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Posted by in The Money, Honey

The Money, Honey: Taking The Right Steps on The Long Road to Retirement

The Money, Honey: Taking The Right Steps on The Long Road to Retirement



Okay, I’m going to ask you a tough question this week: Do you have a retirement account? Do you have a retirement plan? Do you know how old you’d like to be when you retire? (Okay, that’s three questions, but they’re all related, so consider them as one.)

Unfortunately, many people haven’t spent much as much time thinking about their future, including retirement from an active career, as they have about which pair of shoes to wear tomorrow. It’s as if magical thinking will fall into place and a room full of money will be available the day you put your retirement gift watch on and pack up your desk. (I have a friend who always refers to my husband’s and my “room full of money,” as if there really is a closed door in my home behind which the greenbacks are just stacked, waiting for me to come in and grab a fistful. Come to think of it, my kids think the same thing!)

But in reality money rooms are just not there. You can dream all you want, but when the time comes in 40 or 30 or 10 or 5 years to think about retirement, the reality might not be as pleasant as the dream. That’s because retirement takes planning. I know some of you are not planners; you like the concept of flying by the seat of your pants, taking one day at a time, being impulsive and spontaneous. Again, sorry to burst the bubble, but that just won’t cut it with retirement. Because the same truth applies here as to your money: in the same way no one cares more about your money than you do, no one should care more about your retirement and its planning than you.

Of course, lots of books have been written about retirement, so we’re not even going to be able to go beneath the surface here. (If you’d like, we can do some future articles on retirement planning; feel free to send questions.) Today we’re just going to give you some broad things to think about relating to retirement.

1. Think about the age at which you’d like to retire and plan from there back to the present.

If, for example, you’re 35 now, you’d like to get out of the, say, pharmaceutical business by the time you’re 60 because the travel is grueling, you have about 25 years to plan and save. Having a number translate to years is helpful to give you some boundaries and parameters.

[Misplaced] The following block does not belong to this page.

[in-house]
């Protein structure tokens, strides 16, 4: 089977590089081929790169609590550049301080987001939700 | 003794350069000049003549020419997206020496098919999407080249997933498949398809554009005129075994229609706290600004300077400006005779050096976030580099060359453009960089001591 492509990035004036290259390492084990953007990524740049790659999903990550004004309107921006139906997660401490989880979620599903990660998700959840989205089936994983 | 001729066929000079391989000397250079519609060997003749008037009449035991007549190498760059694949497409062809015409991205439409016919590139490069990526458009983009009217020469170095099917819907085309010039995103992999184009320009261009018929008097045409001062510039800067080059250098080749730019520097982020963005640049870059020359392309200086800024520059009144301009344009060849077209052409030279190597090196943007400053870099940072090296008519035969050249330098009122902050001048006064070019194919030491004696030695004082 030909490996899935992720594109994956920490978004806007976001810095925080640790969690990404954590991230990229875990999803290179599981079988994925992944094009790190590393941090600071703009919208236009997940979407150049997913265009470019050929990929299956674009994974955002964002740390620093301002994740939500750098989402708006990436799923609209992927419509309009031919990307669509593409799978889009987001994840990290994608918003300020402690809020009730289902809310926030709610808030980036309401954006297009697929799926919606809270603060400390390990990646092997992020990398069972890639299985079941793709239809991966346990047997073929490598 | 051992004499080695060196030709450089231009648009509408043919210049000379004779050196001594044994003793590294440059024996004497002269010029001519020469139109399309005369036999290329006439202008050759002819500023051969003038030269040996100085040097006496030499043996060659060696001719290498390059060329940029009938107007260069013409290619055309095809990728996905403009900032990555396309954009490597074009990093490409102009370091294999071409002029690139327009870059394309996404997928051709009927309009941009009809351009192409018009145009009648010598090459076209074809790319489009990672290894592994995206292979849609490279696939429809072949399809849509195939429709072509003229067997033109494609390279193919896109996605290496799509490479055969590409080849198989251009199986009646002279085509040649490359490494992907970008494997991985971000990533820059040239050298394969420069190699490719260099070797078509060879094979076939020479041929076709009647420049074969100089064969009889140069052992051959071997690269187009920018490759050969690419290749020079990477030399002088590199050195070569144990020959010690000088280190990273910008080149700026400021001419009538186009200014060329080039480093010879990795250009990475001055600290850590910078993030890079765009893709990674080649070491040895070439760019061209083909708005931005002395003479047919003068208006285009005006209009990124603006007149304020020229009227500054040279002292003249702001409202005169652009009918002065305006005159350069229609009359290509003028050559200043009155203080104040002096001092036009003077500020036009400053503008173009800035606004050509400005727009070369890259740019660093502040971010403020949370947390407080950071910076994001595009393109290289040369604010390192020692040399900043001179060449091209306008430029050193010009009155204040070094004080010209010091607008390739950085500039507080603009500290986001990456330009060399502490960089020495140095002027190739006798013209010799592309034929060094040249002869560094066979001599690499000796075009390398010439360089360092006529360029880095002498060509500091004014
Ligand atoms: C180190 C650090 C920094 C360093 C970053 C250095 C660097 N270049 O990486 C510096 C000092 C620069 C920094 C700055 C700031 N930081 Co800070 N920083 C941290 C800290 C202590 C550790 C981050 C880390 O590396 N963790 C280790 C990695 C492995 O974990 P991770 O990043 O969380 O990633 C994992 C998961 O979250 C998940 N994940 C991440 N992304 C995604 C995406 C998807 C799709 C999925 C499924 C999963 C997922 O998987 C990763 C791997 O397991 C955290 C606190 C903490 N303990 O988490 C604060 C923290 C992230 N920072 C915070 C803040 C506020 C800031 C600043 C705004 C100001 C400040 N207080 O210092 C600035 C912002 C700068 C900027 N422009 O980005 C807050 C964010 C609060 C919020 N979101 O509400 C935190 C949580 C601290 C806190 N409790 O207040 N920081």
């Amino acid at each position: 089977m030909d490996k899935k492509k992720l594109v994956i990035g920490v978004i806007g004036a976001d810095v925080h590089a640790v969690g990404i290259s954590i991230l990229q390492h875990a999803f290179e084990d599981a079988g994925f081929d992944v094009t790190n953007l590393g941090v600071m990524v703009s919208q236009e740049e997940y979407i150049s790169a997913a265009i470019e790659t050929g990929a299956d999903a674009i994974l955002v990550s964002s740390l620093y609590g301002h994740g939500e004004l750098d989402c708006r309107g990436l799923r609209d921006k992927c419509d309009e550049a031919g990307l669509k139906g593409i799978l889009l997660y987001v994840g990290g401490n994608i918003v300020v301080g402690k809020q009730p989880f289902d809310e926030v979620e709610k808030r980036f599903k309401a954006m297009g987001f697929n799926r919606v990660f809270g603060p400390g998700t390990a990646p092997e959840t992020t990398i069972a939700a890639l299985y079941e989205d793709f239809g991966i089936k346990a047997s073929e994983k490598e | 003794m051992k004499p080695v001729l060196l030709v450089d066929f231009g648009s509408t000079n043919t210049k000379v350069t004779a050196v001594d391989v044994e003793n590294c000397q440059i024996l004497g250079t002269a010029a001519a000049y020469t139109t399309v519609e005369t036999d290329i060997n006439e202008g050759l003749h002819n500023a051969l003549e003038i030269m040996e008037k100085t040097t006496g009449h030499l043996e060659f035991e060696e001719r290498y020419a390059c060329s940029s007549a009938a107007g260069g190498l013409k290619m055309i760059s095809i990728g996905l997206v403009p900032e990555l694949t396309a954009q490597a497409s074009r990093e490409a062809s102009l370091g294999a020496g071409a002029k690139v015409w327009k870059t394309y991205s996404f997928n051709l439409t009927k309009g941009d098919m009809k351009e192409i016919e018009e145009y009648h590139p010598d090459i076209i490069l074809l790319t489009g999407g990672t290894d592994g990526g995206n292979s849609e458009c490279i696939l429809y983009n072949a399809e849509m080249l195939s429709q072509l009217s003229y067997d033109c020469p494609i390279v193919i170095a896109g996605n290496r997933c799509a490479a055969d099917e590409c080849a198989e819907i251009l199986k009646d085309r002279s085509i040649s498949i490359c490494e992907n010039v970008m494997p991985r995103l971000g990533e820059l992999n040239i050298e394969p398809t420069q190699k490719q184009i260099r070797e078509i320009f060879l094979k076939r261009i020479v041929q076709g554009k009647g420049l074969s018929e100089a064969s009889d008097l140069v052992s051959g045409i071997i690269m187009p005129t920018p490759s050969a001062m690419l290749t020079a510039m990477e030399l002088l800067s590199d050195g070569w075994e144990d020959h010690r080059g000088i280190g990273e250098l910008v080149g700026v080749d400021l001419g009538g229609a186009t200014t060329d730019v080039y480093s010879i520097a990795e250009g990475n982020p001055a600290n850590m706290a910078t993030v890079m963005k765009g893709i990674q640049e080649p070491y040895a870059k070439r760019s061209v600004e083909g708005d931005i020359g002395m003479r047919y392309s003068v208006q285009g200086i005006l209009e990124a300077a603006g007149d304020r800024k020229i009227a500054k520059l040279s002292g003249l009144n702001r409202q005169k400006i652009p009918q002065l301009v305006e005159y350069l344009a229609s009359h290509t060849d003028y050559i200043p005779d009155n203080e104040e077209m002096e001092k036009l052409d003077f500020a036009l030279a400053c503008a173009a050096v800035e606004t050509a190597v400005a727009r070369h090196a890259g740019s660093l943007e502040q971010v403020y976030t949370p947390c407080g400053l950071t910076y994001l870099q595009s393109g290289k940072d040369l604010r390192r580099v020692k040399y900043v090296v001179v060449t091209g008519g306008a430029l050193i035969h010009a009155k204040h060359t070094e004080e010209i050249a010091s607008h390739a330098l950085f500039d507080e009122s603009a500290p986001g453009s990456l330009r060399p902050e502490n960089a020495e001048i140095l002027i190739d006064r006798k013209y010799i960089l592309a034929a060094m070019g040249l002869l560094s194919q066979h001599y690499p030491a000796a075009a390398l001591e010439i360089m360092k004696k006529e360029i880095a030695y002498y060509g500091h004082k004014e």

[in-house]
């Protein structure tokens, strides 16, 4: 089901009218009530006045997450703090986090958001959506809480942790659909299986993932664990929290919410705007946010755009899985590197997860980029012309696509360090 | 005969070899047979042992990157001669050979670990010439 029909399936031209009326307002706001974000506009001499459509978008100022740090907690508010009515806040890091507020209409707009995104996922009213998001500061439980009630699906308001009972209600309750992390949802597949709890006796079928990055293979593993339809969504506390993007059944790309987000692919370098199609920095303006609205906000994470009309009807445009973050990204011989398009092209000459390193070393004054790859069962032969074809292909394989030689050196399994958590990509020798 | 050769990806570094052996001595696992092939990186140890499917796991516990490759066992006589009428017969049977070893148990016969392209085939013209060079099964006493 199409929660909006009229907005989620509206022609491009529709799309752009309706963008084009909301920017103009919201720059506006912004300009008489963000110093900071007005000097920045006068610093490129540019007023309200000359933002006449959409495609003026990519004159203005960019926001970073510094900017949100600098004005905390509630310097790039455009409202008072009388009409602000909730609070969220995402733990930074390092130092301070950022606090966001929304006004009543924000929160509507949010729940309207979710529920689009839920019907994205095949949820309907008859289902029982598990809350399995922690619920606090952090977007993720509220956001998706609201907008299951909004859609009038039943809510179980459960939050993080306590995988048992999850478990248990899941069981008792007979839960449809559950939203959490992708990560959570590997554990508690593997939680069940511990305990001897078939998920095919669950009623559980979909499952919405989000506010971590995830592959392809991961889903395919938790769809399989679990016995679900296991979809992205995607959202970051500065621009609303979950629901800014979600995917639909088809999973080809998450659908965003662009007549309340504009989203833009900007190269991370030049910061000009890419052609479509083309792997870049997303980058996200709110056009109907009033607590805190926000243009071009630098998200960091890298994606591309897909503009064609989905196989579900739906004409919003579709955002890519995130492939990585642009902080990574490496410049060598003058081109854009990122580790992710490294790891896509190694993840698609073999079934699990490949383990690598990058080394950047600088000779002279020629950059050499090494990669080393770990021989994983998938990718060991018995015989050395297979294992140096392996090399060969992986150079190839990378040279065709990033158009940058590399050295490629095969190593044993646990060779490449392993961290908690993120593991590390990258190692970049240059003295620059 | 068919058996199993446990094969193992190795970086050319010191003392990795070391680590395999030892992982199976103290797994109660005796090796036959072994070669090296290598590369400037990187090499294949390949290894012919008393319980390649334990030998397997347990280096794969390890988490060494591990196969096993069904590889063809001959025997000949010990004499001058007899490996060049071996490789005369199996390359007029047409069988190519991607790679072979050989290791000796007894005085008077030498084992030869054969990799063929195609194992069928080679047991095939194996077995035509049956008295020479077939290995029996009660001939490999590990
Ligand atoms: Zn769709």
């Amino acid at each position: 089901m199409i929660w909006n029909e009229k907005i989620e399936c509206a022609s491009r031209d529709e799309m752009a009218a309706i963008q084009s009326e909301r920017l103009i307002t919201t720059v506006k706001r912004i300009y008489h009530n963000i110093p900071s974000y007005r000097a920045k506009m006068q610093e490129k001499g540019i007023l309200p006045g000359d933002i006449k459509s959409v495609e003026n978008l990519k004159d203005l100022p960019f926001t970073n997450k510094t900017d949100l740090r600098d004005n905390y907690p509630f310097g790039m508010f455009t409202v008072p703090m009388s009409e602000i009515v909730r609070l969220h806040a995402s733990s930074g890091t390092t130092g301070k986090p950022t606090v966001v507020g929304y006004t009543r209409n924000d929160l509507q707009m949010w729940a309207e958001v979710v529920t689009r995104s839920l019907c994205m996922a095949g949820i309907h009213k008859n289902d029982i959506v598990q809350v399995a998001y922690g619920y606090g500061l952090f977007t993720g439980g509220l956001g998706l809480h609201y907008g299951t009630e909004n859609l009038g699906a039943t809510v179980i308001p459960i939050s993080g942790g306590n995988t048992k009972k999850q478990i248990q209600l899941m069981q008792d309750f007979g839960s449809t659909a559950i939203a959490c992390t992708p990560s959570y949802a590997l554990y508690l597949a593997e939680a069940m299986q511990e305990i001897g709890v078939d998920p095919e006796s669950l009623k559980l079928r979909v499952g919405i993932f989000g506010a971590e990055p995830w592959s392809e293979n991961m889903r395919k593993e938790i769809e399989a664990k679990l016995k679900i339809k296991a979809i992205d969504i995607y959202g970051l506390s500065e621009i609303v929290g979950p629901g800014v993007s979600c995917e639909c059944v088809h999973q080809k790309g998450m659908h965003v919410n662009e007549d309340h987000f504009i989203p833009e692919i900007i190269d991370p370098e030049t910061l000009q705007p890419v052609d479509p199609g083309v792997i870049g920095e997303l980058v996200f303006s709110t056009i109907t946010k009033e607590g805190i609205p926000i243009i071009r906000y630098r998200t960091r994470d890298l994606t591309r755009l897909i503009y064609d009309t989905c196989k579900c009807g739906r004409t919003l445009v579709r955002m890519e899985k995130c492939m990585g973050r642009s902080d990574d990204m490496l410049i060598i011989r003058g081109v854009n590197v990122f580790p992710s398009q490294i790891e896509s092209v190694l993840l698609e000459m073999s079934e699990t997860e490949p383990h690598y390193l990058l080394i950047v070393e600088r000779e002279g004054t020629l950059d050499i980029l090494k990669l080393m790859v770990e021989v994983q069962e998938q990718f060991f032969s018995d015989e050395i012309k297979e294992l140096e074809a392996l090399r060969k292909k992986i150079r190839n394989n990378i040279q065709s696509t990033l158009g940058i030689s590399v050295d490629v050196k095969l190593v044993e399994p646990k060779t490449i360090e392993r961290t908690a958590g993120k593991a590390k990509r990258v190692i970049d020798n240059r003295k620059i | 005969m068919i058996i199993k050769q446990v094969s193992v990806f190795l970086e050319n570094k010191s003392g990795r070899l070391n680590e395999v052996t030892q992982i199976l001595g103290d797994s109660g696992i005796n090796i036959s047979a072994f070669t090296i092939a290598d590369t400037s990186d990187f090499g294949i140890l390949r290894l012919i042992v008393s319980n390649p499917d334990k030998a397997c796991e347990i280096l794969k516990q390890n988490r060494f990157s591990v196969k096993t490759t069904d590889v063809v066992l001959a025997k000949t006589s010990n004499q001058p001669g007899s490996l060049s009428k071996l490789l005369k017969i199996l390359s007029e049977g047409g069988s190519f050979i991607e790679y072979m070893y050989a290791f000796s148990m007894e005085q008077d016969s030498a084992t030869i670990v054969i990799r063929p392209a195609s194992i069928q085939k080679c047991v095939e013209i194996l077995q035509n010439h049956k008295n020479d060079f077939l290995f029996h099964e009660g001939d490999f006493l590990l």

2. Think about the amount of money you think you can live on when you retire.

People who figure these things out for a living usually give you a percentage of your full-time income as a figure for the retirement years, but I’m not going to do that here. Why not? Because I believe that figure is subject to so many variables, it’s impossible to nail it down. Instead, I want you to do some thinking, some soul-searching, some question and answer time with friends and family. Think about your lifestyle now and what you would like it to be when you’re no longer working full time. Be realistic: if you can’t live in a villa in Italy now, chances are you won’t be able to afford it when you retire.(Sorry.)
Will you stay in the same state you’re in now or move somewhere where the cost of living is cheaper? Do you want to live close to children and grandchildren because you’ll have the time to be with them more? Do some dreaming; challenge yourself and the people who actually will be involved in your retirement life.

3. Think about what’s in place right now toward your retirement plan.

Perhaps your company has a great matching tax-sheltered account and puts in whatever you put in or some kind of match. If this is the case, you’d want to continue to fund it as much as you can to the maximum allowed yearly. Maybe your inheritance from Aunt Betsy who died last month is something you can put away for retirement because, after all, you were living fine without it before. Take stock of your retirement vehicles, laying them out on a table as you would last year’s shoes. If you give care and attention to your wardrobe, shouldn’t you also give care and attention to your retirement plan?

4. Now comes the challenging part:

How can you put more money into your existent retirement accounts or how can you start a new one? Where can you cut back? How can you put aside dollars to work for you for your sunshine years? You want to really think about these questions to find solutions that work for you. It’s important and it’s a start. And a start is better than nothing.

Now go enjoy the day!

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